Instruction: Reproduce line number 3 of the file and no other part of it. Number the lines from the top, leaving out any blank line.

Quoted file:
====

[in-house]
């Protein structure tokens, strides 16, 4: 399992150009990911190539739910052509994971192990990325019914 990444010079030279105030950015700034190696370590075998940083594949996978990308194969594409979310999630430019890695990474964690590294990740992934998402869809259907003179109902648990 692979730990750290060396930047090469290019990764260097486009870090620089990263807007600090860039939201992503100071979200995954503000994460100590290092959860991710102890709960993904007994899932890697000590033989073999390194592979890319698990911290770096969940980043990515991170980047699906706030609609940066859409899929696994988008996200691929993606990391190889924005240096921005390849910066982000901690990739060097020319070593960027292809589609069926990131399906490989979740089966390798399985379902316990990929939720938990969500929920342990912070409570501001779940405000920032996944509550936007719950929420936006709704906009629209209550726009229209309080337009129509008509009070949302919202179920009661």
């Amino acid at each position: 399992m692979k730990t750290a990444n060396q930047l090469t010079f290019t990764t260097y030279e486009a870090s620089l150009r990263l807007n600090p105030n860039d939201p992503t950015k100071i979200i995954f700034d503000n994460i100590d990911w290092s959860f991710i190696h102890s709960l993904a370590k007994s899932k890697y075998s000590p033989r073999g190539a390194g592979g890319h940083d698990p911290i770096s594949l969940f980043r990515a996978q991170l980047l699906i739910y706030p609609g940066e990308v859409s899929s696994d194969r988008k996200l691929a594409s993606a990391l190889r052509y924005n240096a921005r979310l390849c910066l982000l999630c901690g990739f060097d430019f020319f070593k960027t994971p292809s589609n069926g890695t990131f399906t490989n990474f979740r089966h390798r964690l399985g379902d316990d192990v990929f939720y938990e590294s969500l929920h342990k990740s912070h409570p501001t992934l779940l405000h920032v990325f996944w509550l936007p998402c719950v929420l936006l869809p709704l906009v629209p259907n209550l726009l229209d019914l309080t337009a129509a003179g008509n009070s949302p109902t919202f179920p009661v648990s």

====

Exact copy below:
């Amino acid at each position: 399992m692979k730990t750290a990444n060396q930047l090469t010079f290019t990764t260097y030279e486009a870090s620089l150009r990263l807007n600090p105030n860039d939201p992503t950015k100071i979200i995954f700034d503000n994460i100590d990911w290092s959860f991710i190696h102890s709960l993904a370590k007994s899932k890697y075998s000590p033989r073999g190539a390194g592979g890319h940083d698990p911290i770096s594949l969940f980043r990515a996978q991170l980047l699906i739910y706030p609609g940066e990308v859409s899929s696994d194969r988008k996200l691929a594409s993606a990391l190889r052509y924005n240096a921005r979310l390849c910066l982000l999630c901690g990739f060097d430019f020319f070593k960027t994971p292809s589609n069926g890695t990131f399906t490989n990474f979740r089966h390798r964690l399985g379902d316990d192990v990929f939720y938990e590294s969500l929920h342990k990740s912070h409570p501001t992934l779940l405000h920032v990325f996944w509550l936007p998402c719950v929420l936006l869809p709704l906009v629209p259907n209550l726009l229209d019914l309080t337009a129509a003179g008509n009070s949302p109902t919202f179920p009661v648990s």